The brothers of the Pi Kappa Phi fraternity spent the past three days riding stationary bikes on Bobcat Way Lawn to raise awareness and money for their philanthropy Push America.
[media-credit name=”Megan Maher” align=”alignright” width=”300″][/media-credit]
Beginning Monday, Sept. 30 until today, the fraternity held its annual Push America Festival from 8 a.m. to 10 p.m. The fraternity has one bike for the brothers, who take turns riding for an hour. The second bike is for all students who can donate $3 to ride for 15 minutes and $10 to ride for one hour.
“Last year we did something very similar,” Pi Kappa Phi Philanthropy Chair Joe Almeida said. “We had the bikes out on the Bobcat lawn and we just rode them for two days straight and we really just looked for donations and that was it, so we kind of wanted to build off of that and create something bigger and actually give back to people who donate.”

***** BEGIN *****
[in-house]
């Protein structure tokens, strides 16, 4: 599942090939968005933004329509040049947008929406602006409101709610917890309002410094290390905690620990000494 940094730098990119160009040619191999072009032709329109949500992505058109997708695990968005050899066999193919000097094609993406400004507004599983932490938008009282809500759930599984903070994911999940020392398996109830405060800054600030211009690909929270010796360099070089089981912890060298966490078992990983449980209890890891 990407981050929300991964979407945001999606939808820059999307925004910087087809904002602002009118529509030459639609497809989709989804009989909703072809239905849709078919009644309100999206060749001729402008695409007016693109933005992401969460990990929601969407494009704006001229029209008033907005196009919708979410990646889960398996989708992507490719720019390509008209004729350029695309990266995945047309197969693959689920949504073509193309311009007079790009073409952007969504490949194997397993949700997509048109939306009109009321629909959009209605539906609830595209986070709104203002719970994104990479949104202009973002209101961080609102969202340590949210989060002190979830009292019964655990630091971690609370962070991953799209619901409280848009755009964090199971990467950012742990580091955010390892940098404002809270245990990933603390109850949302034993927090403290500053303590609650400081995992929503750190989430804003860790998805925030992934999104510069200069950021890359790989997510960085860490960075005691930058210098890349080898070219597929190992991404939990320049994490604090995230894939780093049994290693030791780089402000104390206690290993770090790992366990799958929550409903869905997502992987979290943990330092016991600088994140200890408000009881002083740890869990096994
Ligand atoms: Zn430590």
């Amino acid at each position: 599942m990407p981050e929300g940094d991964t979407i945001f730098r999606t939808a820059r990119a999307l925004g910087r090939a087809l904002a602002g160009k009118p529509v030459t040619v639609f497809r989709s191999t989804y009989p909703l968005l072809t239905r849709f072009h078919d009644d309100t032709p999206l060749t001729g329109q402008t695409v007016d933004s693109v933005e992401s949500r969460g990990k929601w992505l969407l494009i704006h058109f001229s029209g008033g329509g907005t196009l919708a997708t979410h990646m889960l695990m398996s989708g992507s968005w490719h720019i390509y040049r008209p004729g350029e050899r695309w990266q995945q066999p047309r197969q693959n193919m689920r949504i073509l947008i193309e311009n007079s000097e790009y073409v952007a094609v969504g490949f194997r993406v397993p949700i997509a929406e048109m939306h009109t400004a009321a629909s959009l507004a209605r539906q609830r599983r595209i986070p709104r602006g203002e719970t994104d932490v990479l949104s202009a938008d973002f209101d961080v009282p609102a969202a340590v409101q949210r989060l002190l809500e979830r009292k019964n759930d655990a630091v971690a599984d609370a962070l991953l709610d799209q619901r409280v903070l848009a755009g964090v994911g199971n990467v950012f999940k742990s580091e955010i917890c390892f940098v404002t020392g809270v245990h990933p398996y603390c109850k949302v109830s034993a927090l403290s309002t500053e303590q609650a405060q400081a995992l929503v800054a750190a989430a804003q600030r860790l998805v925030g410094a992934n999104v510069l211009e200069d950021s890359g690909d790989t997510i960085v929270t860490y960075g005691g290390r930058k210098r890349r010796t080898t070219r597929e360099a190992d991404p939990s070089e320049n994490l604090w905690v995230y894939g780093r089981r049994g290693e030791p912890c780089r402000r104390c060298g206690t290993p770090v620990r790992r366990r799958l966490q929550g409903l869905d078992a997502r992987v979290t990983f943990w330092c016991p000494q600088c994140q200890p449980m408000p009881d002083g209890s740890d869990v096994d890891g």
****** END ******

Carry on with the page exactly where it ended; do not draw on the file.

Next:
The fraternity is holding a raffle as part of the event. Also, if students donate a dollar, a brother will do five push-ups.
Pi Kappa Phi also involved other Greek life organizations by creating a Google doc for Greek life members to sign up to ride the bike.
“It’s really promising and it’s really great to have their support,” Almeida said.
Almeida hopes the fraternity will raise $4,000 for Push America, an organization dedicated to helping people with mental and physical disabilities.
“The idea of being on the bikes for this long is to really ride for people who can’t ride themselves,” Almeida said. “It’s very symbolic of helping [people with disabilities] out and showing that really the only disability out there is a bad attitude. That’s kind of our motto.”
Pi Kappa Phi member Michael DePasquale rode the bike a couple times on Monday.
“I feel great,” he said. “We’re helping others that can’t do it themselves. We’re raising awareness and money for people who are disabled.”
The festival was inspired by the national Pi Kappa Phi’s Journey of Hope cross-country bike race and Gear Up Florida race around Florida.
“This is really in that spirit, so a lot of chapters across the country do this for that reason,” Almeida said.